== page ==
In this passage the word elder, shepherd, and overseer all describe the same office. In Acts 20 Paul tells the elders to “feed and shepherd” the flock. 28.  "So guard yourselves and God's people. Feed and shepherd God's flock--his church, purchased with his own blood--over which the Holy Spirit has appointed you as elders.” Never do you see the word elder of a church, but always plural, elders. The elders are the earthly leaders, shepherds, overseers of the local church. These men are called to shepherd the flock (congregation) in love and by example. What does it mean to shepherd? In John 10 Jesus describes the shepherd as one who “calls his sheep by name”. He “leads them in and out and they find pasture”. Notice, he does not hand feed the sheep, but leads them out to pasture. If pastor means shepherd, and the elders are to do the shepherding, why would we call our preacher “The Pastor” Why not call the elders, Pastor Jim, Pastor Dwight, or Pastor Bill?

As Paul writes to the young evangelist Timothy he tells him about elders. ITim 1.1  This is a faithful saying: If a man desires the position of a bishop, he desires a good work. This word is translated bishop in the King James and New King James versions. In the New Living Translation it is translated “Bishop” and in the Holman Christian Standard Version it is translated “Overseer”. All are correct because in other places in the Bible they are from the same word. So if the elders are the overseers, and shepherds, shouldn’t they be the pastors as well.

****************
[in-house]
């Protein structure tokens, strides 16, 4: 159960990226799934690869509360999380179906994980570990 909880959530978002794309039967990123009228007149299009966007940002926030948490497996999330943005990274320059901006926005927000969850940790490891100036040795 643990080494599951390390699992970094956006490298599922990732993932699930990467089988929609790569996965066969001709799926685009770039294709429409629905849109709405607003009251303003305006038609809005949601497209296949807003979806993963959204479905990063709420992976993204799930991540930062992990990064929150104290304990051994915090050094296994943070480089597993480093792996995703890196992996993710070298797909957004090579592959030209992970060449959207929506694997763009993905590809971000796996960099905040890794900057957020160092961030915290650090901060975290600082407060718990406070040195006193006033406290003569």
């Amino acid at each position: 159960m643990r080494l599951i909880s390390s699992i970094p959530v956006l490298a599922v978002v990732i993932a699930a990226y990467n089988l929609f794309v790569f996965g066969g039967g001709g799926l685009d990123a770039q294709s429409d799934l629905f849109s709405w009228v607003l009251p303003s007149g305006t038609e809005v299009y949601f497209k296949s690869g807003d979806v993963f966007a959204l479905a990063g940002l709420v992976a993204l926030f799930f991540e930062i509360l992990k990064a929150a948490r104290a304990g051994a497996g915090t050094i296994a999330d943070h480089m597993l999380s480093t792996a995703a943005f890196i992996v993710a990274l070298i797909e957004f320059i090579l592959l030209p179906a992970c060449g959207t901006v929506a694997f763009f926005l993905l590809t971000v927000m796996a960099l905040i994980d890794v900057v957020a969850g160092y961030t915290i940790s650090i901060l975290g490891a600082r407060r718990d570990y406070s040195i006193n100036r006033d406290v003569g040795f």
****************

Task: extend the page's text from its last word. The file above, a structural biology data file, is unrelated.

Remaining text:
As I see it, my job is evangelist (preacher). The problem I have with titles is that I should not be “the” only anything. Can I be the only minister? No, we all should minister as we have talent to do so. The shepherd (pastor)? No, we all shepherd as we see the need, especially the Elders. The evangelist? No, we all are called to tell the Good News. The Teacher? Again I cannot be the only teacher, we have many in Sunday School, Youth classes, adult Bible studies, and so on.   In Matthew 23 Jesus warns us about titles, like Father, Rabbi, or Teacher. So if I need to be called anything other than my name, the only thing that rarely anyone else does in our church is preach, so I suppose I can be the preacher.

In Christian Love

Your Preacher

Preacher Dee


10-06-2016 at 7:49 PM
Bonnie Phillips
I love my church!!! Can't wait for Sunday worship!!
Post a Comment